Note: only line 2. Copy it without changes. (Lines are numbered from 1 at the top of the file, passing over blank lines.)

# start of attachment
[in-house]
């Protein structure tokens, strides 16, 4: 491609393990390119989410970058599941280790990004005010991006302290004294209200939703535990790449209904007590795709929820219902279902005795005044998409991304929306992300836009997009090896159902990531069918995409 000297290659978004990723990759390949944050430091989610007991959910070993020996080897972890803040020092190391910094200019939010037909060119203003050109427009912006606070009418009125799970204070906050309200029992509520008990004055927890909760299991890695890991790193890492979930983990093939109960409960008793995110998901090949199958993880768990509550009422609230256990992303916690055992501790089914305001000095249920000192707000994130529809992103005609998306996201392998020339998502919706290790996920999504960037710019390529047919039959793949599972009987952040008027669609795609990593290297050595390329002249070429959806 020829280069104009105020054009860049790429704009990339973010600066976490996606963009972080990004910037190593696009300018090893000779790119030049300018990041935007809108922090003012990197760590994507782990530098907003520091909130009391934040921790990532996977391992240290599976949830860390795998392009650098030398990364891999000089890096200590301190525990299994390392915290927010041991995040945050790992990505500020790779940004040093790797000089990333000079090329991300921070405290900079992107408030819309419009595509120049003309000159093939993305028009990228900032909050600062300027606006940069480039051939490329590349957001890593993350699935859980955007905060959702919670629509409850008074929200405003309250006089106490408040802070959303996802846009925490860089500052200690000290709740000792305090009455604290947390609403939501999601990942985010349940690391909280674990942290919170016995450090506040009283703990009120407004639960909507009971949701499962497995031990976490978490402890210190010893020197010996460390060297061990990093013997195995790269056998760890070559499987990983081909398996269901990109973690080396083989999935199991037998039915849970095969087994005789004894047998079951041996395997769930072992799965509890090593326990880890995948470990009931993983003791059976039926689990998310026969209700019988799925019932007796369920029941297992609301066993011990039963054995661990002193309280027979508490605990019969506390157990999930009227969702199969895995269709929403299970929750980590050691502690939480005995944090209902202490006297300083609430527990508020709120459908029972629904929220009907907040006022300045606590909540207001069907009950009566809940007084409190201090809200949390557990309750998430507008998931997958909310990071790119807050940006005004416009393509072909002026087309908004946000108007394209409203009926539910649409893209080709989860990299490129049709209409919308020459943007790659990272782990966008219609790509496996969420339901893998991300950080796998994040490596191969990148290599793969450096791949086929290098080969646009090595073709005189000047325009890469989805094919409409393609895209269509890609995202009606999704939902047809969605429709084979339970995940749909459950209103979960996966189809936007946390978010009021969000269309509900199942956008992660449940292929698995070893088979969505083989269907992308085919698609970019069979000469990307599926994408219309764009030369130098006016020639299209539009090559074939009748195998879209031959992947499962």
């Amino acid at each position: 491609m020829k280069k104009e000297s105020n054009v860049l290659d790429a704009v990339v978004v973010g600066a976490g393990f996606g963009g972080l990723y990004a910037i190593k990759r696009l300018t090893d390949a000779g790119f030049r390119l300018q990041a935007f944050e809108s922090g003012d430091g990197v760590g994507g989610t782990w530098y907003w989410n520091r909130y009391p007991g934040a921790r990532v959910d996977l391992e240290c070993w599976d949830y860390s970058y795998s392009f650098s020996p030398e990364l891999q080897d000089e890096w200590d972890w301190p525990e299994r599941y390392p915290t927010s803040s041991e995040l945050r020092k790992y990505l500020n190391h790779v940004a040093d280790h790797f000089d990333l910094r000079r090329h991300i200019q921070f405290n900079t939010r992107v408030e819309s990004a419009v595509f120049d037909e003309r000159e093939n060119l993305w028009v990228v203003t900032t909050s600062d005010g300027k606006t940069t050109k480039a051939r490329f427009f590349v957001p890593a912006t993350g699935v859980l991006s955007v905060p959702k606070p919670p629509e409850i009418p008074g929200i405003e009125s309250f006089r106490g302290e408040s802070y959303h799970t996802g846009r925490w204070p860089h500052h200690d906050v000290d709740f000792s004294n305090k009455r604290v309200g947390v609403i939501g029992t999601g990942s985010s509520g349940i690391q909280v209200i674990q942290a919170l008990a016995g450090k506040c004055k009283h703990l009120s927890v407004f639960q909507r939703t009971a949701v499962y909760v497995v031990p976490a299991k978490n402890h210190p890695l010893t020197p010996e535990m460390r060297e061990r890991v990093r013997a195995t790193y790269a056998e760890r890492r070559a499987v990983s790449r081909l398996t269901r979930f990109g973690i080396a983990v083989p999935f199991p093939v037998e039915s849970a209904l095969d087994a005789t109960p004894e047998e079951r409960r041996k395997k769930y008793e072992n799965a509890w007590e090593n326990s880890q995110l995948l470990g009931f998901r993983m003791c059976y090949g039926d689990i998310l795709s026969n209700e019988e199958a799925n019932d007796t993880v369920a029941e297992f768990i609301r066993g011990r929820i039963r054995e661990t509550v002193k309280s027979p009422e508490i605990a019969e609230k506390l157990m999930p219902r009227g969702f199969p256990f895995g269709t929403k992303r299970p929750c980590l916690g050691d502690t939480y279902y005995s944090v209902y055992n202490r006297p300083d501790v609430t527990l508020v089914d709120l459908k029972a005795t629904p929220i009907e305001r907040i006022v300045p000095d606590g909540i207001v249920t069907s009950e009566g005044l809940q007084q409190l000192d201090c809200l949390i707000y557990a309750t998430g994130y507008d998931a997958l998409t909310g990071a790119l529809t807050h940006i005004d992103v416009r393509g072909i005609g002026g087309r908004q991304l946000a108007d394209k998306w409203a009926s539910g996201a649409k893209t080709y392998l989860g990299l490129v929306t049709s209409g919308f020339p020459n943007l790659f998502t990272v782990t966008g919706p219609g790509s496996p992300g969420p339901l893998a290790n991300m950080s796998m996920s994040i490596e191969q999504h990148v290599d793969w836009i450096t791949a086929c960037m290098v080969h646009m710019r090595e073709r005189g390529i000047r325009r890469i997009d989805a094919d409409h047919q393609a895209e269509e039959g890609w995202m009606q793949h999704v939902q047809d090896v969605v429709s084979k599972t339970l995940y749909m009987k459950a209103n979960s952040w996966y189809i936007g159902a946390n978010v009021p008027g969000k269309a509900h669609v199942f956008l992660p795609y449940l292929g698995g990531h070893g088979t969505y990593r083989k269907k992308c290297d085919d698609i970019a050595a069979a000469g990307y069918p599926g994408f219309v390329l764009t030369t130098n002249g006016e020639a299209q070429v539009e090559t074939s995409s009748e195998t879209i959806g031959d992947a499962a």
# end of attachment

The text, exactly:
């Protein structure tokens, strides 16, 4: 491609393990390119989410970058599941280790990004005010991006302290004294209200939703535990790449209904007590795709929820219902279902005795005044998409991304929306992300836009997009090896159902990531069918995409 000297290659978004990723990759390949944050430091989610007991959910070993020996080897972890803040020092190391910094200019939010037909060119203003050109427009912006606070009418009125799970204070906050309200029992509520008990004055927890909760299991890695890991790193890492979930983990093939109960409960008793995110998901090949199958993880768990509550009422609230256990992303916690055992501790089914305001000095249920000192707000994130529809992103005609998306996201392998020339998502919706290790996920999504960037710019390529047919039959793949599972009987952040008027669609795609990593290297050595390329002249070429959806 020829280069104009105020054009860049790429704009990339973010600066976490996606963009972080990004910037190593696009300018090893000779790119030049300018990041935007809108922090003012990197760590994507782990530098907003520091909130009391934040921790990532996977391992240290599976949830860390795998392009650098030398990364891999000089890096200590301190525990299994390392915290927010041991995040945050790992990505500020790779940004040093790797000089990333000079090329991300921070405290900079992107408030819309419009595509120049003309000159093939993305028009990228900032909050600062300027606006940069480039051939490329590349957001890593993350699935859980955007905060959702919670629509409850008074929200405003309250006089106490408040802070959303996802846009925490860089500052200690000290709740000792305090009455604290947390609403939501999601990942985010349940690391909280674990942290919170016995450090506040009283703990009120407004639960909507009971949701499962497995031990976490978490402890210190010893020197010996460390060297061990990093013997195995790269056998760890070559499987990983081909398996269901990109973690080396083989999935199991037998039915849970095969087994005789004894047998079951041996395997769930072992799965509890090593326990880890995948470990009931993983003791059976039926689990998310026969209700019988799925019932007796369920029941297992609301066993011990039963054995661990002193309280027979508490605990019969506390157990999930009227969702199969895995269709929403299970929750980590050691502690939480005995944090209902202490006297300083609430527990508020709120459908029972629904929220009907907040006022300045606590909540207001069907009950009566809940007084409190201090809200949390557990309750998430507008998931997958909310990071790119807050940006005004416009393509072909002026087309908004946000108007394209409203009926539910649409893209080709989860990299490129049709209409919308020459943007790659990272782990966008219609790509496996969420339901893998991300950080796998994040490596191969990148290599793969450096791949086929290098080969646009090595073709005189000047325009890469989805094919409409393609895209269509890609995202009606999704939902047809969605429709084979339970995940749909459950209103979960996966189809936007946390978010009021969000269309509900199942956008992660449940292929698995070893088979969505083989269907992308085919698609970019069979000469990307599926994408219309764009030369130098006016020639299209539009090559074939009748195998879209031959992947499962």